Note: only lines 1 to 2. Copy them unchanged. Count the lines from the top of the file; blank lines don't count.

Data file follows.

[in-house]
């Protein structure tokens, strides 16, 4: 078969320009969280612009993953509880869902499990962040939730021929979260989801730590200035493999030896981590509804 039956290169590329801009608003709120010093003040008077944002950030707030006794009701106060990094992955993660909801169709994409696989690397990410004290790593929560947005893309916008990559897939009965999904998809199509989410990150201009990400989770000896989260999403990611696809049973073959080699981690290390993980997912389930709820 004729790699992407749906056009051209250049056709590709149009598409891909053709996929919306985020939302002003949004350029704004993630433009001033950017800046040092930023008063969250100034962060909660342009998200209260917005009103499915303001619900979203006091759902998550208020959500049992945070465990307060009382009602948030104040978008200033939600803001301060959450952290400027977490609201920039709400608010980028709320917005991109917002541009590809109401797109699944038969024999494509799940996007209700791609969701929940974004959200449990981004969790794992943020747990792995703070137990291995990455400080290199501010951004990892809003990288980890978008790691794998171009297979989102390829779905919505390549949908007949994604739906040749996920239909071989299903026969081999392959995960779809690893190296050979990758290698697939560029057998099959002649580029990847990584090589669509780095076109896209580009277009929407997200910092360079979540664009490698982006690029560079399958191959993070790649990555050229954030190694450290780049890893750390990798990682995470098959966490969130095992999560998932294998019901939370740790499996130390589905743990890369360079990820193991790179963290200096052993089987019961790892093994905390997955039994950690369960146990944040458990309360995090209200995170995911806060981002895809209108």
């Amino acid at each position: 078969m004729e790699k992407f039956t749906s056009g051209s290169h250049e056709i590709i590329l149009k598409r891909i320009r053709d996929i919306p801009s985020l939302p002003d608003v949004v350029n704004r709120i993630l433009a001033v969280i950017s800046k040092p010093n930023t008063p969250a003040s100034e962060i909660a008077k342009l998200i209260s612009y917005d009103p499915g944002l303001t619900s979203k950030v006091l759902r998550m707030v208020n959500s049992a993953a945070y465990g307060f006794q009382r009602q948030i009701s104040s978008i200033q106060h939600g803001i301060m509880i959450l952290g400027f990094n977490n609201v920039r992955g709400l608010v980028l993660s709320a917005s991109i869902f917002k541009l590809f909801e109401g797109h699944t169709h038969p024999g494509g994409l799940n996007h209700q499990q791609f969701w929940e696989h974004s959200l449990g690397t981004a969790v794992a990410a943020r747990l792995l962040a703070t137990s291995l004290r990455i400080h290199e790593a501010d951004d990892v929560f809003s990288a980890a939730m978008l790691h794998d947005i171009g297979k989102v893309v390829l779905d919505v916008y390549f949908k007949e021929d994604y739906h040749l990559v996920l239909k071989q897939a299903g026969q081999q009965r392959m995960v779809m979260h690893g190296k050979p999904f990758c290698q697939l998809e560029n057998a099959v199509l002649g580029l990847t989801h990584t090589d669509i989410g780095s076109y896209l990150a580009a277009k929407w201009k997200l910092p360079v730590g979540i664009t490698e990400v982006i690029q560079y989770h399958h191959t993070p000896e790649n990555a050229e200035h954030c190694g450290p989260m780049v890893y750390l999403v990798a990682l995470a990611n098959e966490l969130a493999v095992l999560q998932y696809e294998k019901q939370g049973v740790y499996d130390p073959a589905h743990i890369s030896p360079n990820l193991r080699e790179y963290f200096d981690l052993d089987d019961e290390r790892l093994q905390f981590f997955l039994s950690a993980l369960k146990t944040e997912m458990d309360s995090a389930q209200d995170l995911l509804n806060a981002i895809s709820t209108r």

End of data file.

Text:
[in-house]
């Protein structure tokens, strides 16, 4: 078969320009969280612009993953509880869902499990962040939730021929979260989801730590200035493999030896981590509804 039956290169590329801009608003709120010093003040008077944002950030707030006794009701106060990094992955993660909801169709994409696989690397990410004290790593929560947005893309916008990559897939009965999904998809199509989410990150201009990400989770000896989260999403990611696809049973073959080699981690290390993980997912389930709820 004729790699992407749906056009051209250049056709590709149009598409891909053709996929919306985020939302002003949004350029704004993630433009001033950017800046040092930023008063969250100034962060909660342009998200209260917005009103499915303001619900979203006091759902998550208020959500049992945070465990307060009382009602948030104040978008200033939600803001301060959450952290400027977490609201920039709400608010980028709320917005991109917002541009590809109401797109699944038969024999494509799940996007209700791609969701929940974004959200449990981004969790794992943020747990792995703070137990291995990455400080290199501010951004990892809003990288980890978008790691794998171009297979989102390829779905919505390549949908007949994604739906040749996920239909071989299903026969081999392959995960779809690893190296050979990758290698697939560029057998099959002649580029990847990584090589669509780095076109896209580009277009929407997200910092360079979540664009490698982006690029560079399958191959993070790649990555050229954030190694450290780049890893750390990798990682995470098959966490969130095992999560998932294998019901939370740790499996130390589905743990890369360079990820193991790179963290200096052993089987019961790892093994905390997955039994950690369960146990944040458990309360995090209200995170995911806060981002895809209108």